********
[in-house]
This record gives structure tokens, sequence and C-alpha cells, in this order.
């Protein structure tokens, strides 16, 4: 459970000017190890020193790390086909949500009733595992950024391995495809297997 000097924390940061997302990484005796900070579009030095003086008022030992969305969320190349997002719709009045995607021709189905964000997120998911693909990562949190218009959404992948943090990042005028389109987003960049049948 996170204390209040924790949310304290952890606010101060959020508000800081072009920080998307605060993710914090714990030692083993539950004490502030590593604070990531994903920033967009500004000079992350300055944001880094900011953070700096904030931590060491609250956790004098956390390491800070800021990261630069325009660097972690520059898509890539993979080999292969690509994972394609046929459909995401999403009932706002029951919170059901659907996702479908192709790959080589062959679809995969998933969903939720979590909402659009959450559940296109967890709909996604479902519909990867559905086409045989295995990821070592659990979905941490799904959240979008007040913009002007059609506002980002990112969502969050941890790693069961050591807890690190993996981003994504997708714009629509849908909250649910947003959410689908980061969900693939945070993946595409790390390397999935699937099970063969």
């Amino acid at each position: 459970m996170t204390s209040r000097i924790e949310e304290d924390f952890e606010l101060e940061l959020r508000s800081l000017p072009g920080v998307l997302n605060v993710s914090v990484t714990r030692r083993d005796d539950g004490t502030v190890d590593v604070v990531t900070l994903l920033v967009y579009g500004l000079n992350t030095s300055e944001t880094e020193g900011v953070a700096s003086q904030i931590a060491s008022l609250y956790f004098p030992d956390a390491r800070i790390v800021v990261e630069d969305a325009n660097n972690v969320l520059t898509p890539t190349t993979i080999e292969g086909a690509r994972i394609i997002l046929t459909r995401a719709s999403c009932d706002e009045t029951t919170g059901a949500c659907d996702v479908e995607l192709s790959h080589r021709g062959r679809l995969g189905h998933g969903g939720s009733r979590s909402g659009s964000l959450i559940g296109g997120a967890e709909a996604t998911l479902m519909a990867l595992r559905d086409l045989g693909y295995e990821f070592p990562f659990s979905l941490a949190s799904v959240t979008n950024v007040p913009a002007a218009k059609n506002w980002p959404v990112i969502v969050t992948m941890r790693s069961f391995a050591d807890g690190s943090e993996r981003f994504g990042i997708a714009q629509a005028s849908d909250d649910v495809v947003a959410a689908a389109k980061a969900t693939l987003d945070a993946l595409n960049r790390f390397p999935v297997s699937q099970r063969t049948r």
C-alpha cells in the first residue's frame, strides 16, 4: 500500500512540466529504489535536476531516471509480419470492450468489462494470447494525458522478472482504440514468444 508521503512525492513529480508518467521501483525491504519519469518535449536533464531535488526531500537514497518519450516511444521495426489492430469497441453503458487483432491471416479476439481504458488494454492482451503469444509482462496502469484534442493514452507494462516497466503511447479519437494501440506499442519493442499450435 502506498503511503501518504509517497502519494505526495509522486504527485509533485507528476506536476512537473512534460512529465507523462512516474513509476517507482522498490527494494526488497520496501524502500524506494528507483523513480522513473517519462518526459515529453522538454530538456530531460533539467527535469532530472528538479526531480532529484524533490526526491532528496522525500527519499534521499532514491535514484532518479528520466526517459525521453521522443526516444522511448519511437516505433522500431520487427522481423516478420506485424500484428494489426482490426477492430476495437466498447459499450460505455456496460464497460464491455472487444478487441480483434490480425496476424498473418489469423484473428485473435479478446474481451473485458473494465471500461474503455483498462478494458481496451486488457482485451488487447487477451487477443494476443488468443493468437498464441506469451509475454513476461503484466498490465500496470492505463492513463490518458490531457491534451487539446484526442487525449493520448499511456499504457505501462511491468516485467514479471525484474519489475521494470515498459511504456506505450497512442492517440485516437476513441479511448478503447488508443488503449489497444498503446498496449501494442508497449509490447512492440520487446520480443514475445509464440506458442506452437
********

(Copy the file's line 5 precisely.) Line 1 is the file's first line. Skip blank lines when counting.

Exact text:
C-alpha cells in the first residue's frame, strides 16, 4: 500500500512540466529504489535536476531516471509480419470492450468489462494470447494525458522478472482504440514468444 508521503512525492513529480508518467521501483525491504519519469518535449536533464531535488526531500537514497518519450516511444521495426489492430469497441453503458487483432491471416479476439481504458488494454492482451503469444509482462496502469484534442493514452507494462516497466503511447479519437494501440506499442519493442499450435 502506498503511503501518504509517497502519494505526495509522486504527485509533485507528476506536476512537473512534460512529465507523462512516474513509476517507482522498490527494494526488497520496501524502500524506494528507483523513480522513473517519462518526459515529453522538454530538456530531460533539467527535469532530472528538479526531480532529484524533490526526491532528496522525500527519499534521499532514491535514484532518479528520466526517459525521453521522443526516444522511448519511437516505433522500431520487427522481423516478420506485424500484428494489426482490426477492430476495437466498447459499450460505455456496460464497460464491455472487444478487441480483434490480425496476424498473418489469423484473428485473435479478446474481451473485458473494465471500461474503455483498462478494458481496451486488457482485451488487447487477451487477443494476443488468443493468437498464441506469451509475454513476461503484466498490465500496470492505463492513463490518458490531457491534451487539446484526442487525449493520448499511456499504457505501462511491468516485467514479471525484474519489475521494470515498459511504456506505450497512442492517440485516437476513441479511448478503447488508443488503449489497444498503446498496449501494442508497449509490447512492440520487446520480443514475445509464440506458442506452437